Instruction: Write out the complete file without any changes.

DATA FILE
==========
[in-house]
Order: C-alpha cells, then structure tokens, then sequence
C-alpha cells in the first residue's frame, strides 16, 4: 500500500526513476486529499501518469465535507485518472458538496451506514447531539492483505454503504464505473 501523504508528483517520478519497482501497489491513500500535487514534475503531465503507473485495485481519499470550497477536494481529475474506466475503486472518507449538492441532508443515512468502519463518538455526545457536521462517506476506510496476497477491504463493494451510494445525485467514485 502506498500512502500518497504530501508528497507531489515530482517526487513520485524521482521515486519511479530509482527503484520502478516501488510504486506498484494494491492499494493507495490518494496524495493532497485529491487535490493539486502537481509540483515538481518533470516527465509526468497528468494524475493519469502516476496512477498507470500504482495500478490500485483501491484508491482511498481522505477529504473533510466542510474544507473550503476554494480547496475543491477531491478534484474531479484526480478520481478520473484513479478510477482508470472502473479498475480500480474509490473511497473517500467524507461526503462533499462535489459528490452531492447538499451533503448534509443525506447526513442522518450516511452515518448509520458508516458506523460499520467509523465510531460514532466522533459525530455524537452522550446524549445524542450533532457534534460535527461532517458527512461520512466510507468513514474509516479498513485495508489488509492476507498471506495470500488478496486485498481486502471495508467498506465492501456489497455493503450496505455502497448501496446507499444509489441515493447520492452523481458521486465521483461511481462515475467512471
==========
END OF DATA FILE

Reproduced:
[in-house]
Order: C-alpha cells, then structure tokens, then sequence
C-alpha cells in the first residue's frame, strides 16, 4: 500500500526513476486529499501518469465535507485518472458538496451506514447531539492483505454503504464505473 501523504508528483517520478519497482501497489491513500500535487514534475503531465503507473485495485481519499470550497477536494481529475474506466475503486472518507449538492441532508443515512468502519463518538455526545457536521462517506476506510496476497477491504463493494451510494445525485467514485 502506498500512502500518497504530501508528497507531489515530482517526487513520485524521482521515486519511479530509482527503484520502478516501488510504486506498484494494491492499494493507495490518494496524495493532497485529491487535490493539486502537481509540483515538481518533470516527465509526468497528468494524475493519469502516476496512477498507470500504482495500478490500485483501491484508491482511498481522505477529504473533510466542510474544507473550503476554494480547496475543491477531491478534484474531479484526480478520481478520473484513479478510477482508470472502473479498475480500480474509490473511497473517500467524507461526503462533499462535489459528490452531492447538499451533503448534509443525506447526513442522518450516511452515518448509520458508516458506523460499520467509523465510531460514532466522533459525530455524537452522550446524549445524542450533532457534534460535527461532517458527512461520512466510507468513514474509516479498513485495508489488509492476507498471506495470500488478496486485498481486502471495508467498506465492501456489497455493503450496505455502497448501496446507499444509489441515493447520492452523481458521486465521483461511481462515475467512471